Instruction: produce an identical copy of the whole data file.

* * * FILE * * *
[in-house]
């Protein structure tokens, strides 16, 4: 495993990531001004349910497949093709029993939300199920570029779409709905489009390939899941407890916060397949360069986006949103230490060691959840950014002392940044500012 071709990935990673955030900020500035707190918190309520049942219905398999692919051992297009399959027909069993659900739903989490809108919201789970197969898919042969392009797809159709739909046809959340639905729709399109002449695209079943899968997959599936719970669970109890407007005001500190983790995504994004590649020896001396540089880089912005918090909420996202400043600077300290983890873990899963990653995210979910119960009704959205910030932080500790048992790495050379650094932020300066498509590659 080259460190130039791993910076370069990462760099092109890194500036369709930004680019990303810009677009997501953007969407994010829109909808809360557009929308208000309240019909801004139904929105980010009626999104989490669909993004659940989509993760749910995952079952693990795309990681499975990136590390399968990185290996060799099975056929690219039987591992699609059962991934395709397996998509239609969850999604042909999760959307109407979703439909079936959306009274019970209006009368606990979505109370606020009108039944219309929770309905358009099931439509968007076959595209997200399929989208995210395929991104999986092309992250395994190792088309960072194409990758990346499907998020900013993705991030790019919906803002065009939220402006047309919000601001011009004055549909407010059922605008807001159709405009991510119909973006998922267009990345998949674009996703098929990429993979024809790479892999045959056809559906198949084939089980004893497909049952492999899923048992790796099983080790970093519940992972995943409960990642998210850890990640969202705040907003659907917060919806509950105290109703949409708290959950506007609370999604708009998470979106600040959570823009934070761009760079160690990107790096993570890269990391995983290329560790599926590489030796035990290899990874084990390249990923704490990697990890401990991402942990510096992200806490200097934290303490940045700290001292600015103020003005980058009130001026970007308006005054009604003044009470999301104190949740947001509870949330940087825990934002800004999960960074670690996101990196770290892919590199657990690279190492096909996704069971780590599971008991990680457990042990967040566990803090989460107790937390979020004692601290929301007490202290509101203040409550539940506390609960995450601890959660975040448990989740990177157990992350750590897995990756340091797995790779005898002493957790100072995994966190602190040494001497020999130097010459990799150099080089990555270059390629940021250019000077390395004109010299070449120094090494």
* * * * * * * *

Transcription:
[in-house]
């Protein structure tokens, strides 16, 4: 495993990531001004349910497949093709029993939300199920570029779409709905489009390939899941407890916060397949360069986006949103230490060691959840950014002392940044500012 071709990935990673955030900020500035707190918190309520049942219905398999692919051992297009399959027909069993659900739903989490809108919201789970197969898919042969392009797809159709739909046809959340639905729709399109002449695209079943899968997959599936719970669970109890407007005001500190983790995504994004590649020896001396540089880089912005918090909420996202400043600077300290983890873990899963990653995210979910119960009704959205910030932080500790048992790495050379650094932020300066498509590659 080259460190130039791993910076370069990462760099092109890194500036369709930004680019990303810009677009997501953007969407994010829109909808809360557009929308208000309240019909801004139904929105980010009626999104989490669909993004659940989509993760749910995952079952693990795309990681499975990136590390399968990185290996060799099975056929690219039987591992699609059962991934395709397996998509239609969850999604042909999760959307109407979703439909079936959306009274019970209006009368606990979505109370606020009108039944219309929770309905358009099931439509968007076959595209997200399929989208995210395929991104999986092309992250395994190792088309960072194409990758990346499907998020900013993705991030790019919906803002065009939220402006047309919000601001011009004055549909407010059922605008807001159709405009991510119909973006998922267009990345998949674009996703098929990429993979024809790479892999045959056809559906198949084939089980004893497909049952492999899923048992790796099983080790970093519940992972995943409960990642998210850890990640969202705040907003659907917060919806509950105290109703949409708290959950506007609370999604708009998470979106600040959570823009934070761009760079160690990107790096993570890269990391995983290329560790599926590489030796035990290899990874084990390249990923704490990697990890401990991402942990510096992200806490200097934290303490940045700290001292600015103020003005980058009130001026970007308006005054009604003044009470999301104190949740947001509870949330940087825990934002800004999960960074670690996101990196770290892919590199657990690279190492096909996704069971780590599971008991990680457990042990967040566990803090989460107790937390979020004692601290929301007490202290509101203040409550539940506390609960995450601890959660975040448990989740990177157990992350750590897995990756340091797995790779005898002493957790100072995994966190602190040494001497020999130097010459990799150099080089990555270059390629940021250019000077390395004109010299070449120094090494």